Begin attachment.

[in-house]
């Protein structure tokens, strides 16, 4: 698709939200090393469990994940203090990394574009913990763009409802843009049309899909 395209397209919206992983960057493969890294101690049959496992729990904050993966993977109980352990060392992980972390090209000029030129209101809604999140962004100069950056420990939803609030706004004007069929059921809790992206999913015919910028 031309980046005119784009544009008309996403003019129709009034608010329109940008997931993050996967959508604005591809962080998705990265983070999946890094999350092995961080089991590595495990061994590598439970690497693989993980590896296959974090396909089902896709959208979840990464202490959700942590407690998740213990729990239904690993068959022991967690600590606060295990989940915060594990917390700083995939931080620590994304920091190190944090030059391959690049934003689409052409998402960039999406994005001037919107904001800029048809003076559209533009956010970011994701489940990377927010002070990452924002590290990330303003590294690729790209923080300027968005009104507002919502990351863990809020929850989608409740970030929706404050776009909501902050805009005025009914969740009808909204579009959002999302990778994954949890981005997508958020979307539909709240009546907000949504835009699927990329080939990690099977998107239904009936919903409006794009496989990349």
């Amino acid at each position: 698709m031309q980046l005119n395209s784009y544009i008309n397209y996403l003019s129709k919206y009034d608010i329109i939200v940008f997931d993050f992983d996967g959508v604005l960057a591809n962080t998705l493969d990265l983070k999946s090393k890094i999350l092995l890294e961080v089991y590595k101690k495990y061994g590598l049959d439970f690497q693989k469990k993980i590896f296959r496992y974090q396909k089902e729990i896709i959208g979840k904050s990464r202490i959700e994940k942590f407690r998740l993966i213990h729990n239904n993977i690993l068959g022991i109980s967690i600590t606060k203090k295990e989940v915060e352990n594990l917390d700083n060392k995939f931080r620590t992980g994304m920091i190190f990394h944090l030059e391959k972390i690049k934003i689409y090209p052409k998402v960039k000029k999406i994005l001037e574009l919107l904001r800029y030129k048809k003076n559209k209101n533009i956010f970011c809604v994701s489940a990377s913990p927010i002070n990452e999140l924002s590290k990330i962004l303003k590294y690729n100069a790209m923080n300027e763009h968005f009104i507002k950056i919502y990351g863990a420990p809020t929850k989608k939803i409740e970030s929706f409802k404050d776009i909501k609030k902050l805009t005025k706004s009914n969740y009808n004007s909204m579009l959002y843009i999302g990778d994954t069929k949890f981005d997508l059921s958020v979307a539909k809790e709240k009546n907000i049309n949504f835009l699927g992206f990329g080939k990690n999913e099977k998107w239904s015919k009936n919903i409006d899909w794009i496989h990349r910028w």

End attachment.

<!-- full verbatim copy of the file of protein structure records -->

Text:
[in-house]
């Protein structure tokens, strides 16, 4: 698709939200090393469990994940203090990394574009913990763009409802843009049309899909 395209397209919206992983960057493969890294101690049959496992729990904050993966993977109980352990060392992980972390090209000029030129209101809604999140962004100069950056420990939803609030706004004007069929059921809790992206999913015919910028 031309980046005119784009544009008309996403003019129709009034608010329109940008997931993050996967959508604005591809962080998705990265983070999946890094999350092995961080089991590595495990061994590598439970690497693989993980590896296959974090396909089902896709959208979840990464202490959700942590407690998740213990729990239904690993068959022991967690600590606060295990989940915060594990917390700083995939931080620590994304920091190190944090030059391959690049934003689409052409998402960039999406994005001037919107904001800029048809003076559209533009956010970011994701489940990377927010002070990452924002590290990330303003590294690729790209923080300027968005009104507002919502990351863990809020929850989608409740970030929706404050776009909501902050805009005025009914969740009808909204579009959002999302990778994954949890981005997508958020979307539909709240009546907000949504835009699927990329080939990690099977998107239904009936919903409006794009496989990349």
């Amino acid at each position: 698709m031309q980046l005119n395209s784009y544009i008309n397209y996403l003019s129709k919206y009034d608010i329109i939200v940008f997931d993050f992983d996967g959508v604005l960057a591809n962080t998705l493969d990265l983070k999946s090393k890094i999350l092995l890294e961080v089991y590595k101690k495990y061994g590598l049959d439970f690497q693989k469990k993980i590896f296959r496992y974090q396909k089902e729990i896709i959208g979840k904050s990464r202490i959700e994940k942590f407690r998740l993966i213990h729990n239904n993977i690993l068959g022991i109980s967690i600590t606060k203090k295990e989940v915060e352990n594990l917390d700083n060392k995939f931080r620590t992980g994304m920091i190190f990394h944090l030059e391959k972390i690049k934003i689409y090209p052409k998402v960039k000029k999406i994005l001037e574009l919107l904001r800029y030129k048809k003076n559209k209101n533009i956010f970011c809604v994701s489940a990377s913990p927010i002070n990452e999140l924002s590290k990330i962004l303003k590294y690729n100069a790209m923080n300027e763009h968005f009104i507002k950056i919502y990351g863990a420990p809020t929850k989608k939803i409740e970030s929706f409802k404050d776009i909501k609030k902050l805009t005025k706004s009914n969740y009808n004007s909204m579009l959002y843009i999302g990778d994954t069929k949890f981005d997508l059921s958020v979307a539909k809790e709240k009546n907000i049309n949504f835009l699927g992206f990329g080939k990690n999913e099977k998107w239904s015919k009936n919903i409006d899909w794009i496989h990349r910028w």